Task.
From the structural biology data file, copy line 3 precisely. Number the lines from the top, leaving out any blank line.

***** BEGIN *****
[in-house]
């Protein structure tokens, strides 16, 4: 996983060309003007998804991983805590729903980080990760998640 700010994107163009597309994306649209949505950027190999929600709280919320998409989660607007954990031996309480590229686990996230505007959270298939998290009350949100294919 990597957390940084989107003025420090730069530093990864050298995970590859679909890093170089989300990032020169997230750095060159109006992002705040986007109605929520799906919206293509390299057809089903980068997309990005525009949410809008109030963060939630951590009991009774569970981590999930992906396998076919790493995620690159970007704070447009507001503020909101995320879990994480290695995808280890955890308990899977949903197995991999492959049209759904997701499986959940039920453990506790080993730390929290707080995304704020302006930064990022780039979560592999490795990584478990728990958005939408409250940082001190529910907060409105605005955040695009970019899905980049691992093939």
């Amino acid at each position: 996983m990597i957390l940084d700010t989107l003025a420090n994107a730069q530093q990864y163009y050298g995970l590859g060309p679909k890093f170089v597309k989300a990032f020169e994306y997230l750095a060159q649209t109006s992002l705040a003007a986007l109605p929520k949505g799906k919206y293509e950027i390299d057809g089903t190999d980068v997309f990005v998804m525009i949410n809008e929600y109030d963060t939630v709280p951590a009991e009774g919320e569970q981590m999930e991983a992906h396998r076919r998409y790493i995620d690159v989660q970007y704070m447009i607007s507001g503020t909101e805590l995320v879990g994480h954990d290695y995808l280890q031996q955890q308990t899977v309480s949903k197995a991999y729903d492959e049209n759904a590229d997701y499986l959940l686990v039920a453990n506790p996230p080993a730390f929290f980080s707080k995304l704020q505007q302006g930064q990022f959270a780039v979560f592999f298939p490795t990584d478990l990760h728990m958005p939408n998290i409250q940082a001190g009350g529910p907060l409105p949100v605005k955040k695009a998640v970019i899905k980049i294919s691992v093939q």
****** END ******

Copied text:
């Amino acid at each position: 996983m990597i957390l940084d700010t989107l003025a420090n994107a730069q530093q990864y163009y050298g995970l590859g060309p679909k890093f170089v597309k989300a990032f020169e994306y997230l750095a060159q649209t109006s992002l705040a003007a986007l109605p929520k949505g799906k919206y293509e950027i390299d057809g089903t190999d980068v997309f990005v998804m525009i949410n809008e929600y109030d963060t939630v709280p951590a009991e009774g919320e569970q981590m999930e991983a992906h396998r076919r998409y790493i995620d690159v989660q970007y704070m447009i607007s507001g503020t909101e805590l995320v879990g994480h954990d290695y995808l280890q031996q955890q308990t899977v309480s949903k197995a991999y729903d492959e049209n759904a590229d997701y499986l959940l686990v039920a453990n506790p996230p080993a730390f929290f980080s707080k995304l704020q505007q302006g930064q990022f959270a780039v979560f592999f298939p490795t990584d478990l990760h728990m958005p939408n998290i409250q940082a001190g009350g529910p907060l409105p949100v605005k955040k695009a998640v970019i899905k980049i294919s691992v093939q």